Server Fault is a question and answer site for system and network administrators. Join them; it only takes a minute:

Sign up
Here's how it works:
  1. Anybody can ask a question
  2. Anybody can answer
  3. The best answers are voted up and rise to the top

I have dedicated server running centos 6.0, and apache and the mysql

all of a sudden for some reason server has gone down, so i had to reboot the server and it all worked back to normal,

However i am wondering how do i get following information, I tried to use "uptime" command this only gives me the time that the server is running what i need to find out is

1. Actual time the server went down ?
2. How long the server has been down ?


any ideas?

share|improve this question – ceejayoz Dec 23 '13 at 18:01
up vote 5 down vote accepted

You look through the in files /var/log.

Even if you don't find the errors that caused the outage outright, most of the files will have timestamps so you'll see a big gap in them - from the time the outage started, until you rebooted it.

Of course, this only works if the server actually stopped running - such as a kernel panic. If it was something like a misconfigured network card, it would still have been writing to the logs.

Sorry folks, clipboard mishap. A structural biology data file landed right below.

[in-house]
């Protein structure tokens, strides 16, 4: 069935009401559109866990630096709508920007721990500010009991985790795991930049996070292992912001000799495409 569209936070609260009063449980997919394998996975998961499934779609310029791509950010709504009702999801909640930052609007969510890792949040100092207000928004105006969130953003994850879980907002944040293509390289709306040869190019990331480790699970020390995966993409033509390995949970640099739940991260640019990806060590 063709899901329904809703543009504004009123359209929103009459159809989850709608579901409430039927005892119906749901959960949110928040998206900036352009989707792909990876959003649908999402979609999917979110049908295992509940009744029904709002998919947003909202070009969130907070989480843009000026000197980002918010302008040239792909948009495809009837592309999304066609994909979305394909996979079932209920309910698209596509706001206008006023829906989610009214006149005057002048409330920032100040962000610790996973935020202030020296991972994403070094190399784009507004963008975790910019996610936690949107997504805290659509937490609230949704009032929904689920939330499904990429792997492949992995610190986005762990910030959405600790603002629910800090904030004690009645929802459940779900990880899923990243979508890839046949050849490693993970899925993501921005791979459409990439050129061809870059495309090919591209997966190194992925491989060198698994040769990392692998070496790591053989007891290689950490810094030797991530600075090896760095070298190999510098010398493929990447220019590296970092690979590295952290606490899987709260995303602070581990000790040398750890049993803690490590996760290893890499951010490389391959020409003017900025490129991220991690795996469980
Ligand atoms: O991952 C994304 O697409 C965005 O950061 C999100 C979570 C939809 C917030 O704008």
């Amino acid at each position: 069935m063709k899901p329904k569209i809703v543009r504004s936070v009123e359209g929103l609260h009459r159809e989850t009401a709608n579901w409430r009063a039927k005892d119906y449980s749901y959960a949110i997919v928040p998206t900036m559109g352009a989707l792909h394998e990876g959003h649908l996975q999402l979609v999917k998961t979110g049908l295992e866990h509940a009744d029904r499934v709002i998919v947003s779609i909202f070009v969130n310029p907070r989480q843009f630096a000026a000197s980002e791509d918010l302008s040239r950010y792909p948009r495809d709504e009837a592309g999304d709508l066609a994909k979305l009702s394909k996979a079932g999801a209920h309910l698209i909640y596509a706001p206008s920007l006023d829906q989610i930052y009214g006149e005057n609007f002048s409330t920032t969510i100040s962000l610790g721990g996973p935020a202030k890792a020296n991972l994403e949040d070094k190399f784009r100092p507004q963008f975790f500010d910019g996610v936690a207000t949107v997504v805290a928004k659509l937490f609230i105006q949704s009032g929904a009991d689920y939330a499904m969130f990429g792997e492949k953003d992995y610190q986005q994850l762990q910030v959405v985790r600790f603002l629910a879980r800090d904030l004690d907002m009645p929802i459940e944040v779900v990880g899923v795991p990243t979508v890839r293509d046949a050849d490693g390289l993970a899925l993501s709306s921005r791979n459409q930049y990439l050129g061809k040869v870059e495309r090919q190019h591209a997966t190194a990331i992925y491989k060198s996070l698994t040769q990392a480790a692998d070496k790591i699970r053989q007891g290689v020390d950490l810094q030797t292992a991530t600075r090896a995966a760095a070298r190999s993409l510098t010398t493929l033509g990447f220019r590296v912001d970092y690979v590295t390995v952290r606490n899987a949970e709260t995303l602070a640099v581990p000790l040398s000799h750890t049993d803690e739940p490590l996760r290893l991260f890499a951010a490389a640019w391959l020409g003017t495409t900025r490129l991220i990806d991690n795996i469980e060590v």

If it's a fairly busy webserver, you can also look through the access logs to see when it was last accessed before the reboot.

share|improve this answer
/var/log/messages is probably going to be the best to start with, but it would be wise to get familiar with all the log files in there so you know what gets logged where. – drinxy Mar 8 '13 at 2:14

This is why you need a monitoring system.

Check your logs. There should be a gap in timestamps when your server was down. From that gap, you can get the approximate time when it went down as well as the duration.

share|improve this answer

Please execute the below command at shell.

last | grep down

share|improve this answer
This answer is not correct. – tristan Dec 23 '13 at 17:44
I don't see down anywhere in the last output, whether for a normal restart or a simulated power failure restart. – Michael Hampton Dec 23 '13 at 22:49

Your Answer


By posting your answer, you agree to the privacy policy and terms of service.

Not the answer you're looking for? Browse other questions tagged or ask your own question.